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A collection of flowers and stuff....

Flowers ignite the emotions and senses.

Anyone who knows me will tell you that I’m not an “outdoors” person.  I don’t get a thrill from gardening or hiking or biking or kayaking.

But I love nature.

When I am really stressed out, there’s nothing that soothes me more than heading to the ocean and watching and listening to the waves and the seagulls.  My heart bursts at the sight of the trees in bloom in the spring,  at viewing and smelling fields of wildflowers, and oh the majesty of mountains set off against big blue skies or hot pink sunsets.

People need nature.  What they may not know is that being in nature actually does provide physiological benefits that improve your sleep, your diastolic blood pressure and even your hormone balance!  And nature-based experiences have also been found to be therapeutic and healing, thereby improving ones overall emotional, spiritual and general psychological well-being.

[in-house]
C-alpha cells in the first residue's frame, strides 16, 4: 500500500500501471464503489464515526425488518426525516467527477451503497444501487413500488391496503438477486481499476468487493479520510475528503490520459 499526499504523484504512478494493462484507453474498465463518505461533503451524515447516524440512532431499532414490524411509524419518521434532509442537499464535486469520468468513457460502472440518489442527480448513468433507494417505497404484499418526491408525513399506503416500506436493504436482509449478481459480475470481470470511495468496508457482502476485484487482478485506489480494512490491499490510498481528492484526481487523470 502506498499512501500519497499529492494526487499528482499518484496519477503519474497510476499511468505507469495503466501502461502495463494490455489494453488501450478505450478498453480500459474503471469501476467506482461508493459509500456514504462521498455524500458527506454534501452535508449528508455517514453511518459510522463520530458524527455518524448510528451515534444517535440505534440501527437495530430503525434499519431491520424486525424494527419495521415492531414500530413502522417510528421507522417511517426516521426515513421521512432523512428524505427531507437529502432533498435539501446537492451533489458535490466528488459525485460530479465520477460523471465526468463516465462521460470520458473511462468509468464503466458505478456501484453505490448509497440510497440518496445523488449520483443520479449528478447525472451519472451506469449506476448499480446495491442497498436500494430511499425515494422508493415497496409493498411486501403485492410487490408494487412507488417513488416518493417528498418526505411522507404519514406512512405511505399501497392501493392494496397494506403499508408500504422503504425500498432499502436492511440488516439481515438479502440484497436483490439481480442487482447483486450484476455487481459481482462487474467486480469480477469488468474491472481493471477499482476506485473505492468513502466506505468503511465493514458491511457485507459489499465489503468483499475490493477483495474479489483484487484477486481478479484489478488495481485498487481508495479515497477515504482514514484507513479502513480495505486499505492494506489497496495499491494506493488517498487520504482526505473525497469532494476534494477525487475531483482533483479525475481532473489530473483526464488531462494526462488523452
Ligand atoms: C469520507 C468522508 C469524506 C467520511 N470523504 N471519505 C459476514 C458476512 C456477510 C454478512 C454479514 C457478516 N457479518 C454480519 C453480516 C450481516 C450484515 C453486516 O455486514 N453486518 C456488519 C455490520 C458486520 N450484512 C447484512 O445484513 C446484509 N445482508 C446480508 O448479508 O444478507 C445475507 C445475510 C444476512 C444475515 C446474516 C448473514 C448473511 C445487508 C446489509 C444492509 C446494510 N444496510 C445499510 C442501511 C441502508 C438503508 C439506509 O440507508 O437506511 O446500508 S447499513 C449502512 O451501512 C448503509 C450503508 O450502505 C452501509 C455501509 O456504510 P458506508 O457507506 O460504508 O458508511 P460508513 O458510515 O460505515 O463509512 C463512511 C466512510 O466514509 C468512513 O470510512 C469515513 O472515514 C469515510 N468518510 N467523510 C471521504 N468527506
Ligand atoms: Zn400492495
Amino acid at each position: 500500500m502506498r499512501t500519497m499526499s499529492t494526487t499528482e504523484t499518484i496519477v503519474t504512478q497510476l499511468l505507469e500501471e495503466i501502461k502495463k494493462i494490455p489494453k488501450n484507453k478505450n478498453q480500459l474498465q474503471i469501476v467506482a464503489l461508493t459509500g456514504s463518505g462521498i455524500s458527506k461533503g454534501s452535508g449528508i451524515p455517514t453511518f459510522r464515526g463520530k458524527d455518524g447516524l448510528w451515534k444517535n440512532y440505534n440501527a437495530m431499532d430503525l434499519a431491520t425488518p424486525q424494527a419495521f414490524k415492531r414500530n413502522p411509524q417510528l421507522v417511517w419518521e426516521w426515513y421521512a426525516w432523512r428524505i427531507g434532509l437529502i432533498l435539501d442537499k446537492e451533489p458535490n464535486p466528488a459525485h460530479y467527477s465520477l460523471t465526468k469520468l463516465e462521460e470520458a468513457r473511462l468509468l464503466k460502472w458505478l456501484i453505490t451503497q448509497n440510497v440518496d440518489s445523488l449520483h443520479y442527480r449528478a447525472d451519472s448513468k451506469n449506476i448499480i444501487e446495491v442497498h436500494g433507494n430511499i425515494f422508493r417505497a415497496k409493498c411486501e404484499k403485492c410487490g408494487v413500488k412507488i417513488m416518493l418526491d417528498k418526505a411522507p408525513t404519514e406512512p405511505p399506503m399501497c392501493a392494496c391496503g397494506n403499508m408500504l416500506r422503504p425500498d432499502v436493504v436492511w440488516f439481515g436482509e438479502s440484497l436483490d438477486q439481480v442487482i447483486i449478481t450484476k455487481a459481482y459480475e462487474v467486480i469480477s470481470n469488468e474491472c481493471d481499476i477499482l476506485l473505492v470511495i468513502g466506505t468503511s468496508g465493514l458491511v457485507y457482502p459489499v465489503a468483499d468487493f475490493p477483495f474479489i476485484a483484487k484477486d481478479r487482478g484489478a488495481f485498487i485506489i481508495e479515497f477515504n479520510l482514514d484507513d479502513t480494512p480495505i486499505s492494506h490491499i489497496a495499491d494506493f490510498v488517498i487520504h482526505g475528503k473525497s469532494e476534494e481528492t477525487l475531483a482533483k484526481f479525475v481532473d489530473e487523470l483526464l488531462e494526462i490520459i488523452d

I’ve taken to buying myself flowers every week to put on my desk.  The act of arranging them in itself makes me smile and my eyes land on them during the day, or when I pass through my office.    Of course, just think about how important flowers are to weddings, funerals and other special occasions…flowers and scents stimulate our emotions.

The great outdoors has other benefits.  The vitamin D from the sunlight has been proven to be greatly important to our immune system.  Season affect disorder (SAD) occurs when some individuals are deprived of natural light in the winter, and certainly has an effect on everyone’s mood  and sleep habits to one degree or another.  Consider how you feel in a bright and airy room versus a windowless cubicle.

Gardening (for those that don’t have a black thumb like I do) can also prove to be both physically and mentally beneficial.  Many of the religious anecdotes indicate that spiritual leaders had key mystical experiences in natural settings.  And according to John V Davis, “Survey results on frequency and triggers for peak experiences (Davis, Lockwood, & Wright) shows that nature is the most common trigger for peak experiences“ as defined by Maslow.

Flowers on your desk, plants in and around your home and office, walks on the beach or woodlands, all contribute major benefits to your Personal Environment.  How will you include more of that this week?

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